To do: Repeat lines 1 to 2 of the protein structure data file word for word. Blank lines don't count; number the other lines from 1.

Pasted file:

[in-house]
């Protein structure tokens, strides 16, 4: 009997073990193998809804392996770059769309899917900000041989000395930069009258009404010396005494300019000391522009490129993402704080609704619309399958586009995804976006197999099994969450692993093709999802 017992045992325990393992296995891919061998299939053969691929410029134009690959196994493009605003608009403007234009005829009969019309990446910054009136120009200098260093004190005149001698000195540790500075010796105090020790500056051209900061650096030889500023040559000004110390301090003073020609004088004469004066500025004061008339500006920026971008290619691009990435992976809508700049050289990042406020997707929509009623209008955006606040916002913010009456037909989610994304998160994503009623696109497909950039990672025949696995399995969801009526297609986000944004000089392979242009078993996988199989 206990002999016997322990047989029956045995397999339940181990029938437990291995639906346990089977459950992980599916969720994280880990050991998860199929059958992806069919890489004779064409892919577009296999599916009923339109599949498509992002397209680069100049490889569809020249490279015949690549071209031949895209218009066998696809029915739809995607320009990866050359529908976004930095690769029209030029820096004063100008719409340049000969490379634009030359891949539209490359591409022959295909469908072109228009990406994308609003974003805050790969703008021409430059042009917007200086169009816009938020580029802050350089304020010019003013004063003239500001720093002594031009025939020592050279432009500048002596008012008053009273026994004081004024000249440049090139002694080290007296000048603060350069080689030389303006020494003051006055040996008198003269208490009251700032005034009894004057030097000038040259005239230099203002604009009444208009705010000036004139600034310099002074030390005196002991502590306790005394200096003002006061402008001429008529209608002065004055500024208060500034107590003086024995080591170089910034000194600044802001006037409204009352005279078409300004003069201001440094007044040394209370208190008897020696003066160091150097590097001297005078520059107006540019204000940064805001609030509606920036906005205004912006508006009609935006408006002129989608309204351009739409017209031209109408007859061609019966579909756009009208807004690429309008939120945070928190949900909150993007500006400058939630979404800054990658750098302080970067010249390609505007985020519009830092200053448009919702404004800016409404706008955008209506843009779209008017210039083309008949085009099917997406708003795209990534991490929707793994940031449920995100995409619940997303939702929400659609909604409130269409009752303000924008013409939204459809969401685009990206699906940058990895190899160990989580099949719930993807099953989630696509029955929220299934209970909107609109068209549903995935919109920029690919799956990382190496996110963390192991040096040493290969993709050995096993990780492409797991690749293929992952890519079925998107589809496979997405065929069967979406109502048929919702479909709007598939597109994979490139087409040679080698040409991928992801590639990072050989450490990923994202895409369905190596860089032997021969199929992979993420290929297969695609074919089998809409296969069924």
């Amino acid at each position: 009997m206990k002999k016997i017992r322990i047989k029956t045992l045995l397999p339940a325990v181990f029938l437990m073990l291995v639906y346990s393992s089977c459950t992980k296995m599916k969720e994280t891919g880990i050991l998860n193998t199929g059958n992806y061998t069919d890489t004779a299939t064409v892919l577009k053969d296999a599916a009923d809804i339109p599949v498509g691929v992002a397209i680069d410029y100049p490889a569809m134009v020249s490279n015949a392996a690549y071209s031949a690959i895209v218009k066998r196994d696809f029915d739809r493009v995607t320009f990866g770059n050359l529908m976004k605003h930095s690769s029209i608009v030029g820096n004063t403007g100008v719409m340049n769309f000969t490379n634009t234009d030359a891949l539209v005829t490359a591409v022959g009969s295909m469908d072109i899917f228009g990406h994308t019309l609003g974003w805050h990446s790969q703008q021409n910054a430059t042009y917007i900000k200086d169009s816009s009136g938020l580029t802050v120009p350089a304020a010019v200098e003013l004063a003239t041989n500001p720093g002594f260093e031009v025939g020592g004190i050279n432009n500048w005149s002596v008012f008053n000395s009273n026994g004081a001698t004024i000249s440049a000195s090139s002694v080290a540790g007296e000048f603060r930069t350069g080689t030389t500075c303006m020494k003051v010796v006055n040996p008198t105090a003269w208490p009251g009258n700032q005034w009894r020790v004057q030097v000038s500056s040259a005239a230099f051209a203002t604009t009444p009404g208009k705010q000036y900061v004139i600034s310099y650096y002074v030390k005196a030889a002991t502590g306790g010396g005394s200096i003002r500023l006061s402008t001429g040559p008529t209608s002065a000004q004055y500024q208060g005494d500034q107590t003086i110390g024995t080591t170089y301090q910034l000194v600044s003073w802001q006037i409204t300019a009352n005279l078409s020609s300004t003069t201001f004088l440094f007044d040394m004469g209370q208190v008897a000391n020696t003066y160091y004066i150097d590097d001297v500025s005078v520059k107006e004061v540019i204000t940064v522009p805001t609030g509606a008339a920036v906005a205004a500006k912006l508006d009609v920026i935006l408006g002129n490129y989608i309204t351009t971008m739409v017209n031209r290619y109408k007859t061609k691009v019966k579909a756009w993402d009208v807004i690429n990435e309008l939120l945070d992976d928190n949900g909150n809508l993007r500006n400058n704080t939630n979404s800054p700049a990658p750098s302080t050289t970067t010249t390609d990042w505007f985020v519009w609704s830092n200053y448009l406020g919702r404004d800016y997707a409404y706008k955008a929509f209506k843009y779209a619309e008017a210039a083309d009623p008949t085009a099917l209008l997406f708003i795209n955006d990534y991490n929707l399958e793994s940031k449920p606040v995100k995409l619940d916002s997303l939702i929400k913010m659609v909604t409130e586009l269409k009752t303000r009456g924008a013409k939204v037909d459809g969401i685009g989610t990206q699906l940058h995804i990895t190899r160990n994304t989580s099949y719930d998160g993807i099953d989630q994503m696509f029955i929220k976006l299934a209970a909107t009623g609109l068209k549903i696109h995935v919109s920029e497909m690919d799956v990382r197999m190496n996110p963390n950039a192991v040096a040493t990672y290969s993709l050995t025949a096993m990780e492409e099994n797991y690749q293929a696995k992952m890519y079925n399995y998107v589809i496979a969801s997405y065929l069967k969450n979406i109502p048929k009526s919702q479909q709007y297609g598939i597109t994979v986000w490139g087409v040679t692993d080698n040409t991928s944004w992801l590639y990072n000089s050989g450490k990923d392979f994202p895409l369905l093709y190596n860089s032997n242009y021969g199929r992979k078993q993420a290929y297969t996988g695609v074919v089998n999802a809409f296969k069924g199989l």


[in-house]
């Protein structure tokens, strides 16, 4: 009997073990193998809804392996770059769309899917900000041989000395930069009258009404010396005494300019000391522009490129993402704080609704619309399958586009995804976006197999099994969450692993093709999802 017992045992325990393992296995891919061998299939053969691929410029134009690959196994493009605003608009403007234009005829009969019309990446910054009136120009200098260093004190005149001698000195540790500075010796105090020790500056051209900061650096030889500023040559000004110390301090003073020609004088004469004066500025004061008339500006920026971008290619691009990435992976809508700049050289990042406020997707929509009623209008955006606040916002913010009456037909989610994304998160994503009623696109497909950039990672025949696995399995969801009526297609986000944004000089392979242009078993996988199989 206990002999016997322990047989029956045995397999339940181990029938437990291995639906346990089977459950992980599916969720994280880990050991998860199929059958992806069919890489004779064409892919577009296999599916009923339109599949498509992002397209680069100049490889569809020249490279015949690549071209031949895209218009066998696809029915739809995607320009990866050359529908976004930095690769029209030029820096004063100008719409340049000969490379634009030359891949539209490359591409022959295909469908072109228009990406994308609003974003805050790969703008021409430059042009917007200086169009816009938020580029802050350089304020010019003013004063003239500001720093002594031009025939020592050279432009500048002596008012008053009273026994004081004024000249440049090139002694080290007296000048603060350069080689030389303006020494003051006055040996008198003269208490009251700032005034009894004057030097000038040259005239230099203002604009009444208009705010000036004139600034310099002074030390005196002991502590306790005394200096003002006061402008001429008529209608002065004055500024208060500034107590003086024995080591170089910034000194600044802001006037409204009352005279078409300004003069201001440094007044040394209370208190008897020696003066160091150097590097001297005078520059107006540019204000940064805001609030509606920036906005205004912006508006009609935006408006002129989608309204351009739409017209031209109408007859061609019966579909756009009208807004690429309008939120945070928190949900909150993007500006400058939630979404800054990658750098302080970067010249390609505007985020519009830092200053448009919702404004800016409404706008955008209506843009779209008017210039083309008949085009099917997406708003795209990534991490929707793994940031449920995100995409619940997303939702929400659609909604409130269409009752303000924008013409939204459809969401685009990206699906940058990895190899160990989580099949719930993807099953989630696509029955929220299934209970909107609109068209549903995935919109920029690919799956990382190496996110963390192991040096040493290969993709050995096993990780492409797991690749293929992952890519079925998107589809496979997405065929069967979406109502048929919702479909709007598939597109994979490139087409040679080698040409991928992801590639990072050989450490990923994202895409369905190596860089032997021969199929992979993420290929297969695609074919089998809409296969069924």